BPRM

LIVELIHOOD RAPID MARKET ASSESSMENT REPORT Ninawa Governorate

Gender-balanced implementation structures (including vetting committees comprised of local leaders, community representatives and local partner institutions) will be established and they will determine the criterion for identification of vulnerable vocational trainees. CARE will advertise the program in strategic locations, inviting beneficiaries to apply. Vocational training beneficiaries (including those carrying out agricultural production) will be identified through inclusive processes that rank applicants according to a vulnerability criterion. Selected beneficiaries are then provided vocational training, start-up kits and apprenticeships, based on the conducted market assessment.
Supporting micro-business enterprises: Applicants for business trainings will be shortlisted and identified by committees made up of community leaders/local partners, in a similar process to the selection of vocational trainees. Training materials will be developed and finalized. Beneficiaries will be trained in running a small business and gender and gender-based-violence awareness. Trainees that successfully complete the program will be supported in designing and applying for microbusiness pre-financing, which a gender inclusive committee will award to awardees.
Providing cash for work (CFW) on public works projects: CFW projects will be conducted over three-month periods, engaging 300 workers in each of the two project sites of Rabia and Zummar. The CFW projects will be described to and prioritized with relevant stakeholders there, which include local community leaders, community and religious leaders and lowest government administrative structures involved in selecting CFW public works projects and understand community needs.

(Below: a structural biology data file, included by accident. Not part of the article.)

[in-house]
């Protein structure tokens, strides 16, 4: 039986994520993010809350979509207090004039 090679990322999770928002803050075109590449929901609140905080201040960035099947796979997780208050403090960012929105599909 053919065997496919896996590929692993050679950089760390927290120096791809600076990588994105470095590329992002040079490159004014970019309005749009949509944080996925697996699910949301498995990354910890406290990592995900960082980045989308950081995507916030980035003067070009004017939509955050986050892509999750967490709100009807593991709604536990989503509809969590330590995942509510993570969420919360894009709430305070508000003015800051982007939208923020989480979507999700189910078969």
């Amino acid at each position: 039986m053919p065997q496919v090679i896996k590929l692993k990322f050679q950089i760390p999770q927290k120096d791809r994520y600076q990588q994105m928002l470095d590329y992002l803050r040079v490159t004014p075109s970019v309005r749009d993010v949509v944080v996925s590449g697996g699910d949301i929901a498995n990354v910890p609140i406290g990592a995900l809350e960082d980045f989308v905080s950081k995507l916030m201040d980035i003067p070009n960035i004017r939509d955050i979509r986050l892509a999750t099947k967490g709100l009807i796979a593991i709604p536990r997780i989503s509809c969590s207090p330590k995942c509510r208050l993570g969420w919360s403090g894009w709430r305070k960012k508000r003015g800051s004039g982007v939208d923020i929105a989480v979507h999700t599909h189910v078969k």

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CARE’s ONE NEIGHBOURHOOD APPROACH

Summary of CARE’s “One Neighbourhood Approach,” a programme approach that bridges several areas of expertise – shelter, housing and settlements, infrastructure, livelihoods, markets and economics, community-based protection mechanisms and community regeneration, and through which inclusive governance is mainstreamed. CARE recognised the importance of working with the whole community, so individuals are targeted according to need, while the wider neighbourhood is improved through communal spaces and shared infrastructure. The needs, concerns and rights of both landlords and tenants are addressed through tripartite rental agreements generating greater tenure security over a longer period alongside physical improvements to the building and living space and shelter conditions.

The “One Neighbourhood Approach” in Lebanon has been funded by BPRM since 2015 over a three-phase project in Tripoli and Beirut, with US $7 million cumulatively reaching over 5,000 people directly through household-level shelter interventions and 20,000 people through community infrastructure, both refugees themselves or hosts. Phase 4 of this intervention is due to start in 2018. Read More...

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